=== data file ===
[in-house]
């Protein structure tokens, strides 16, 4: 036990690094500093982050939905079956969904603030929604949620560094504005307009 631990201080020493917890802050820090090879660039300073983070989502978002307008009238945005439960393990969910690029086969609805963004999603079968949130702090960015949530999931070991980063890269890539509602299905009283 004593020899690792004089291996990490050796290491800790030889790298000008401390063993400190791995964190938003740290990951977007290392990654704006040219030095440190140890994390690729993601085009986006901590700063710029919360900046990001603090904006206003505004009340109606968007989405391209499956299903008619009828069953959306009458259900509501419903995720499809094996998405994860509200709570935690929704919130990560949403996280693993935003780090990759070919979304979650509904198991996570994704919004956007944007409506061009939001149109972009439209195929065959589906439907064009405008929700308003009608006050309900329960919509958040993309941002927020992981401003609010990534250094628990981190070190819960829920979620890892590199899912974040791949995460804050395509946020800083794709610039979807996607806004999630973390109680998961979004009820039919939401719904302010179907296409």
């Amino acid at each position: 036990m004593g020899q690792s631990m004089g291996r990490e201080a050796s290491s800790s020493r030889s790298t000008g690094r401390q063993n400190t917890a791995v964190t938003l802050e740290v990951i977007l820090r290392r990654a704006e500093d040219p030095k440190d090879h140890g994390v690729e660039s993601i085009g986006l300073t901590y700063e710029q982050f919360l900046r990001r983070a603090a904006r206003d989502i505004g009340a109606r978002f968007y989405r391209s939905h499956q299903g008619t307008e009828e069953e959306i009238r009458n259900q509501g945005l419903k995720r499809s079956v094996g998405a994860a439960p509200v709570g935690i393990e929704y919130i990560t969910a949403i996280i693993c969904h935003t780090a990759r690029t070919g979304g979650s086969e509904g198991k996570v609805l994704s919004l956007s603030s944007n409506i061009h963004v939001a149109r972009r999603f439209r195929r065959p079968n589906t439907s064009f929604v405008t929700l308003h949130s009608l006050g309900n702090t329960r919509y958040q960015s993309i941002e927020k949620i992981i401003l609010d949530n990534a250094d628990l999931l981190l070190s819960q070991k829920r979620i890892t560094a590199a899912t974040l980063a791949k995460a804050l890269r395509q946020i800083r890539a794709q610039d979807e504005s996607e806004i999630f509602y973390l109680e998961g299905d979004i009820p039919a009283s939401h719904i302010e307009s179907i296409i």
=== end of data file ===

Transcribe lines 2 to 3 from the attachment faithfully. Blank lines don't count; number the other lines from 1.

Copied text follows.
């Protein structure tokens, strides 16, 4: 036990690094500093982050939905079956969904603030929604949620560094504005307009 631990201080020493917890802050820090090879660039300073983070989502978002307008009238945005439960393990969910690029086969609805963004999603079968949130702090960015949530999931070991980063890269890539509602299905009283 004593020899690792004089291996990490050796290491800790030889790298000008401390063993400190791995964190938003740290990951977007290392990654704006040219030095440190140890994390690729993601085009986006901590700063710029919360900046990001603090904006206003505004009340109606968007989405391209499956299903008619009828069953959306009458259900509501419903995720499809094996998405994860509200709570935690929704919130990560949403996280693993935003780090990759070919979304979650509904198991996570994704919004956007944007409506061009939001149109972009439209195929065959589906439907064009405008929700308003009608006050309900329960919509958040993309941002927020992981401003609010990534250094628990981190070190819960829920979620890892590199899912974040791949995460804050395509946020800083794709610039979807996607806004999630973390109680998961979004009820039919939401719904302010179907296409």
């Amino acid at each position: 036990m004593g020899q690792s631990m004089g291996r990490e201080a050796s290491s800790s020493r030889s790298t000008g690094r401390q063993n400190t917890a791995v964190t938003l802050e740290v990951i977007l820090r290392r990654a704006e500093d040219p030095k440190d090879h140890g994390v690729e660039s993601i085009g986006l300073t901590y700063e710029q982050f919360l900046r990001r983070a603090a904006r206003d989502i505004g009340a109606r978002f968007y989405r391209s939905h499956q299903g008619t307008e009828e069953e959306i009238r009458n259900q509501g945005l419903k995720r499809s079956v094996g998405a994860a439960p509200v709570g935690i393990e929704y919130i990560t969910a949403i996280i693993c969904h935003t780090a990759r690029t070919g979304g979650s086969e509904g198991k996570v609805l994704s919004l956007s603030s944007n409506i061009h963004v939001a149109r972009r999603f439209r195929r065959p079968n589906t439907s064009f929604v405008t929700l308003h949130s009608l006050g309900n702090t329960r919509y958040q960015s993309i941002e927020k949620i992981i401003l609010d949530n990534a250094d628990l999931l981190l070190s819960q070991k829920r979620i890892t560094a590199a899912t974040l980063a791949k995460a804050l890269r395509q946020i800083r890539a794709q610039d979807e504005s996607e806004i999630f509602y973390l109680e998961g299905d979004i009820p039919a009283s939401h719904i302010e307009s179907i296409i």